The House Hundred

Portraits of a scene's past, present and future greats

We’re teaming up with Bulldog to select 100 essential people, places and projects in Belgian house music. From producers and DJs to record labels and festivals, these are the forces driving the homegrown house scene forward, one BPM at a time.



Charles Grison, co-founder with Salvatore Penitente

Describe yourself, your background and what you do today.

I currently work for the Belgian home fragrance brand Baobab Collection, alongside launching a craft brewery with my brother. I’ve always been passionate about music and organising parties ever since I was a student. Alongside my friend Salvatore Penitente, our most recent party project Endless melts deep and sensitive techno into unique venues.

How has where you come from shaped who you are?

A fair question: if you knew the neighbourhood and the people with whom I grew up, you wouldn’t understand my musical tastes!

In your view, what explains Belgium’s considerable contribution to global house music? What “makes” our sound what it is?

I wasn’t of partying age yet during Belgium’s golden era, but we boast a very strong history and influence on electronic music as a whole. Perhaps the fact that we Belgians don’t care much about what others think frees us.

What, to you, characterises the country’s unique nightlife?

Compared to some other countries, I think Belgians have a strong culture of music, especially on the Flemish side. There’s plenty of opportunities to have a wide-ranging musical comprehension.

More specifically, can you talk to us about your home base’s nightlife scene? What makes it special, who are its main players?

I really enjoy the Brussels-based venue Le Botanique, which is where I first started to get into indie music. They’ve always had a keen eye for upcoming bands, and I love their cosy Rotonde stage. It’s a refreshing change to the standard experience of watching a live act from 100m away.

To you, which places in Belgium best symbolises the country’s way of partying?

Ghent’s Kompass is the perfect symbiosis between music curation and location. I also love the outdoor parties that take place in Brussels’ Place Poelaertplein or Tour & Taxis – a big thank you to all the organisers, as it takes a lot of work to carry something like that out.

In your opinion, what is missing in Belgium in terms of nightlife?

Belgium is diverse: we can’t compare Brussels to Antwerp, for example. But in my opinion, our politicians are currently undermining the importance of our nightscape. Brussels alone has seen three key institutions of the underground scene – Recyclart, Barlok and Technoon – be forced to find a new home in the last three months. The energy of a city is partially, if not largely driven by its nightlife – it’s an important component of its culture. Tourists, especially young travellers want to discover new places. Successful tourist destinations like Berlin or Amsterdam prove that a strong nightlife scene will have a positive impact on the city as a whole.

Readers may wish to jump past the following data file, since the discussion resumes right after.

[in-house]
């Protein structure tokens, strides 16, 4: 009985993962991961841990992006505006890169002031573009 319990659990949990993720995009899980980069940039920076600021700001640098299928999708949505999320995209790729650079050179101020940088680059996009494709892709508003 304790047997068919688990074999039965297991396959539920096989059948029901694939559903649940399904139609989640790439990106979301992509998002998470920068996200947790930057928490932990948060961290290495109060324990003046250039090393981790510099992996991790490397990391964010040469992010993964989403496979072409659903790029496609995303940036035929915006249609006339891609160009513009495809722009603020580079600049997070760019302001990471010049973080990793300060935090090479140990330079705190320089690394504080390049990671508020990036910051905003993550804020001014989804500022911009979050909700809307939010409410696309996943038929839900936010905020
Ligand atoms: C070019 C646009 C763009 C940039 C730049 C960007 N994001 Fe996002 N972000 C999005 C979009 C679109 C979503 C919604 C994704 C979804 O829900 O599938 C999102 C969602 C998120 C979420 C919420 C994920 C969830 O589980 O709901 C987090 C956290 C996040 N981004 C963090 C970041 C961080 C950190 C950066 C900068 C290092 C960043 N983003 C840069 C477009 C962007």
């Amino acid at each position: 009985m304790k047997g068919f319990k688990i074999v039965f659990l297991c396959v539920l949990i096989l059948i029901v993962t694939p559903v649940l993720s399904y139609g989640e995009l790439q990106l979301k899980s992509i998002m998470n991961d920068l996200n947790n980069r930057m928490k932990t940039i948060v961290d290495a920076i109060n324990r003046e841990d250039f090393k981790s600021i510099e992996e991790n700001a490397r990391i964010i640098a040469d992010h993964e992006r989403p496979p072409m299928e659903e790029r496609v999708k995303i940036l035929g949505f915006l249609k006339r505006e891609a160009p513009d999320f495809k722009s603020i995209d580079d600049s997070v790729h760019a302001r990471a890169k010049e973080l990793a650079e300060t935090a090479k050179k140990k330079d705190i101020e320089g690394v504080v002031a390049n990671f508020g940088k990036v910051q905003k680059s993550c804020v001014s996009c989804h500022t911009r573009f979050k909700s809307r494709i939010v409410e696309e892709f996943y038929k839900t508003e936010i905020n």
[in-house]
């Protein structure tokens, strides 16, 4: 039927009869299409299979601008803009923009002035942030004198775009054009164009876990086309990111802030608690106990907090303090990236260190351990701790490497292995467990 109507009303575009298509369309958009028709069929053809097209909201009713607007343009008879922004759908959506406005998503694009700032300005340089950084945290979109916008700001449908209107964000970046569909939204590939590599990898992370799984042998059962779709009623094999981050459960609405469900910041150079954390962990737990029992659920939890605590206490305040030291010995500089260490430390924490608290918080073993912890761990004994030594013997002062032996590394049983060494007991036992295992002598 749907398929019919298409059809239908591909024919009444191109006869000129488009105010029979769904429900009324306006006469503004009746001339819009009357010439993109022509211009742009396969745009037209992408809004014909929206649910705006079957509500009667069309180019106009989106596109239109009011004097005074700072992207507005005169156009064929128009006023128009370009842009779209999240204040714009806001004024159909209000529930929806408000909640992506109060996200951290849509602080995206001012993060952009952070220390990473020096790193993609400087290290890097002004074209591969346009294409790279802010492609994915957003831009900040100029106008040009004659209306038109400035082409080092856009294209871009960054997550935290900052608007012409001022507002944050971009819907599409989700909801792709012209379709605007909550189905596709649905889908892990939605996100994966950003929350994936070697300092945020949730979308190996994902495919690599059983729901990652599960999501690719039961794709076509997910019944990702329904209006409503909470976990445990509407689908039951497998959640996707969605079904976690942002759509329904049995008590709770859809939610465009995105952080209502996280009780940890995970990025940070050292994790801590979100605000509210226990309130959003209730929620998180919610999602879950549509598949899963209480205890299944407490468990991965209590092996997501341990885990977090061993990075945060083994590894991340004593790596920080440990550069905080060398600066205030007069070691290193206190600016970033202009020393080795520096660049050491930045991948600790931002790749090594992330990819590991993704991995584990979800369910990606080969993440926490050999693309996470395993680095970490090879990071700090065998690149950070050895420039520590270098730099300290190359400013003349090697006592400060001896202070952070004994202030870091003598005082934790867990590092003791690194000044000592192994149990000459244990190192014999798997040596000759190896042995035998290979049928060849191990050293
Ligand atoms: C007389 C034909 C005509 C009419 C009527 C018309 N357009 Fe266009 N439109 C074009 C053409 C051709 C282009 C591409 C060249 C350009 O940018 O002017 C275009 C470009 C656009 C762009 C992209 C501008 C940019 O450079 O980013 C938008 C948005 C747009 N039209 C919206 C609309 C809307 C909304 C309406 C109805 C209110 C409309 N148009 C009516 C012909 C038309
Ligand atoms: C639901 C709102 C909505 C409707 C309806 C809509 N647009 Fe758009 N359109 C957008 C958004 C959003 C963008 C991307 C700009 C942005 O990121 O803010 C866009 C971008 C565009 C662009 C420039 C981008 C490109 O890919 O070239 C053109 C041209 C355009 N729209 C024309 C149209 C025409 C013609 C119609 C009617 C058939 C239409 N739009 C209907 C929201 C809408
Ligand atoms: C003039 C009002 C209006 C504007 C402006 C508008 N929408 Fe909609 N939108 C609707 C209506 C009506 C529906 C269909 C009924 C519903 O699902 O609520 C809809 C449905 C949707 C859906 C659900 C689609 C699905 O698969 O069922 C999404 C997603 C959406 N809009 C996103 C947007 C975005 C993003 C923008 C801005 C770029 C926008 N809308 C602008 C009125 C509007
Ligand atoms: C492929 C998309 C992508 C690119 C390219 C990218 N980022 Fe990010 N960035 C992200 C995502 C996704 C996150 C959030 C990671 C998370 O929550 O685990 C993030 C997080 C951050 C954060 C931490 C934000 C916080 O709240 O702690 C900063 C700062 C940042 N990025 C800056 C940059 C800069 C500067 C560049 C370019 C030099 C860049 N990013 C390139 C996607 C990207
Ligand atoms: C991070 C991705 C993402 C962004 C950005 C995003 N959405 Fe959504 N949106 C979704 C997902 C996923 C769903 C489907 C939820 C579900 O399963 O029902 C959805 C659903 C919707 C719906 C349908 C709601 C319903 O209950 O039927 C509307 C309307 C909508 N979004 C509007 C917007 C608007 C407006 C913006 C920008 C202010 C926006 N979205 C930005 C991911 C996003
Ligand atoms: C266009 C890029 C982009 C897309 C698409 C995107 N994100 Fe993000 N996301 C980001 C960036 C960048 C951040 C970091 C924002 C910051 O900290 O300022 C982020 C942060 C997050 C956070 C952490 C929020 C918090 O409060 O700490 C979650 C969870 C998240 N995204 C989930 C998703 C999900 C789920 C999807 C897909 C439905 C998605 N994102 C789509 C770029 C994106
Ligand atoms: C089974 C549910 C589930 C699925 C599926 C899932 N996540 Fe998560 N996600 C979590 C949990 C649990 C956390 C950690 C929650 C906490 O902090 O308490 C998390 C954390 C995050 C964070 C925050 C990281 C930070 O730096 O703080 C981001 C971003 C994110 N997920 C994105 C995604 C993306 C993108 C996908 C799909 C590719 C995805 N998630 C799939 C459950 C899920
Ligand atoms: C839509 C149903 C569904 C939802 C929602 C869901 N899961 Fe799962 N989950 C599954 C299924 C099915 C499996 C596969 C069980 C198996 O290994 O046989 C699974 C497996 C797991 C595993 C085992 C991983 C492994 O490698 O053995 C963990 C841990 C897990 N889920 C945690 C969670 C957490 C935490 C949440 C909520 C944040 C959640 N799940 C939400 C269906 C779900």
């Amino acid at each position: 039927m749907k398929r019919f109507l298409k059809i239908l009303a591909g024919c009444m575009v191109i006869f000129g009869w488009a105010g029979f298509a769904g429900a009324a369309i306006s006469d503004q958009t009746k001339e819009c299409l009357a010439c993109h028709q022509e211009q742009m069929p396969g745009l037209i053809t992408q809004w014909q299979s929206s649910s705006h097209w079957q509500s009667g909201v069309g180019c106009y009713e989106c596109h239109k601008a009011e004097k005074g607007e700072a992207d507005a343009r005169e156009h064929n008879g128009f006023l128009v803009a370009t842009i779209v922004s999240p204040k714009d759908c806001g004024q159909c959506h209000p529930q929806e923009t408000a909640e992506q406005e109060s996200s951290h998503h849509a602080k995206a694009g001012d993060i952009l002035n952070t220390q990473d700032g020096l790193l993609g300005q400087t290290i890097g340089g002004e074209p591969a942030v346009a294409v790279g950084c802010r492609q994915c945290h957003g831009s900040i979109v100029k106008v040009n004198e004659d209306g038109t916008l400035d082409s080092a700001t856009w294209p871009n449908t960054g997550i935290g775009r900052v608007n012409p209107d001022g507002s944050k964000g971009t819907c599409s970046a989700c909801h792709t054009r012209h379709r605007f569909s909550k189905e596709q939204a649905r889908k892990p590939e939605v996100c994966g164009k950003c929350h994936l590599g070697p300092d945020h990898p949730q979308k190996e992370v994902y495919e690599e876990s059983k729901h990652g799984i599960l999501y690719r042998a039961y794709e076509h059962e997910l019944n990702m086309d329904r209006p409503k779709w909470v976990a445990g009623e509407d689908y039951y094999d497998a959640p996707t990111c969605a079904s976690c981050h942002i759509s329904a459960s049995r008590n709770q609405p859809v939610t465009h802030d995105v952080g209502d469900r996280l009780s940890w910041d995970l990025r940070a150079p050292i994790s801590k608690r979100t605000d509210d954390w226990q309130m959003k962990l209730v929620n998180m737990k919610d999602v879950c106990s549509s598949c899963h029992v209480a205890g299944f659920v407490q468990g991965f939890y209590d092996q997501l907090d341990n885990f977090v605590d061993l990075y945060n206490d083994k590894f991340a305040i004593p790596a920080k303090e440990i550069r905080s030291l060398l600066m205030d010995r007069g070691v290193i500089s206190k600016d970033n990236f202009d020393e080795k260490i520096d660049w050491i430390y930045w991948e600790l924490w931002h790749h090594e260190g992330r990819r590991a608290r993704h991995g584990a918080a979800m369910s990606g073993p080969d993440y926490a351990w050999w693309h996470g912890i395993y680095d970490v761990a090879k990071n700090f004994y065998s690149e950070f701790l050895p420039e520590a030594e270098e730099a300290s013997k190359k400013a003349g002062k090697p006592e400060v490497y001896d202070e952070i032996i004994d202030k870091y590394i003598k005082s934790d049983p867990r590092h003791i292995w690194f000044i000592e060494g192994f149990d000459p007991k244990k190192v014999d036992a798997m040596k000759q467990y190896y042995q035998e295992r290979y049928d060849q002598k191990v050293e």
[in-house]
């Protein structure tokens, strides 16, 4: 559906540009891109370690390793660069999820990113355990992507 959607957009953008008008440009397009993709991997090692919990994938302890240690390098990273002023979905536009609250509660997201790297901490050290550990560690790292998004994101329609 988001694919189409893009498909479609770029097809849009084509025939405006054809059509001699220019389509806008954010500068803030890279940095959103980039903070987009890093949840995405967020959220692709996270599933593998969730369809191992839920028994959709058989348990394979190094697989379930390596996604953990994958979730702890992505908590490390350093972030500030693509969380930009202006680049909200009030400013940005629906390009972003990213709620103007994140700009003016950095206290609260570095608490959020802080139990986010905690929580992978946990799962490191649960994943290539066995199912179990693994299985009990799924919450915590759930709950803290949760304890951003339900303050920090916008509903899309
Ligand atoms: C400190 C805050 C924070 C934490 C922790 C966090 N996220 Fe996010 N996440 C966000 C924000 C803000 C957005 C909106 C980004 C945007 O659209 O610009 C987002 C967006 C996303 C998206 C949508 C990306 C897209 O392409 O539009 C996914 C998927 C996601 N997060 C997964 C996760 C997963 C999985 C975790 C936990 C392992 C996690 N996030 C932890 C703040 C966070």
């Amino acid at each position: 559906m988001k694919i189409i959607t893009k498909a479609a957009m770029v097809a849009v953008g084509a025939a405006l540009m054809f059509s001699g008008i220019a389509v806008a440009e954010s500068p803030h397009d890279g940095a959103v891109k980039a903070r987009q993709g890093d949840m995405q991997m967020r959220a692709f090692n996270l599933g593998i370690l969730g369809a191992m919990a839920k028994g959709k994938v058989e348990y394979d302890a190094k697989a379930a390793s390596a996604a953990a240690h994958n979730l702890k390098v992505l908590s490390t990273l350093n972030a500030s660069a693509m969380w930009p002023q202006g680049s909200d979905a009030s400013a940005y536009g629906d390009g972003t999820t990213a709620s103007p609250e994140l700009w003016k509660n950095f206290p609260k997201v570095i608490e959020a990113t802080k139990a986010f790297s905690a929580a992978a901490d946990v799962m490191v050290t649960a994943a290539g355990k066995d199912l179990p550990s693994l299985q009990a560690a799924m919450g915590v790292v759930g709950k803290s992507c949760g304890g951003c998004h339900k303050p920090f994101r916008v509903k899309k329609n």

Perhaps the fact that we Belgians don’t care much about what others think frees us.

What can politicians do to better support the homegrown scene/nightlife? For instance, what do you make of Amsterdam having a nightlife mayor?

We need someone who will represent the interests of a community that currently isn’t being taken into consideration. Hopefully more and more people will become interested in electronic music, regardless of the good or bad consequences this may bring. I think the City will only finally consider the importance of nightlife when they realise what it can generate, including economically. Some cool urban festivals such as Listen Festival or Brussels Electronic Marathon are growing, so we’re heading in the right direction.

In your opinion, what are the key ingredients for a good night?

A solid line-up and a great location. More so than the friends aspect, since a strong line-up will always attract a great crowd. And venue location is really a key part of any party in my eyes, and is arguably more difficult to find than the artists…

If you had to pick three essential Belgian house music releases, what would they be?

Brehme – Intiyat

I love the subtle Arabic voice on this track.

Marco Bailey – Chroma

I like the evolution of Marco Bailey’s sound – it’s very dance-y.

Locked Groove – Emeralds

Trippy and dreamy.

If you could put together the line-up of your dreams, which top Belgian acts would you book and why?

Peter Van Hoesen – he’s a great artist and technical DJ.

Goose – I’ve always loved rock music, and I like how they mix rock with electronic sounds.

Fleur – she’s already played for us twice and we love her.

Talk to us about a memorable night out, good or bad.

One night, I thought I became a cat. For sure memorable – and probably quite bad.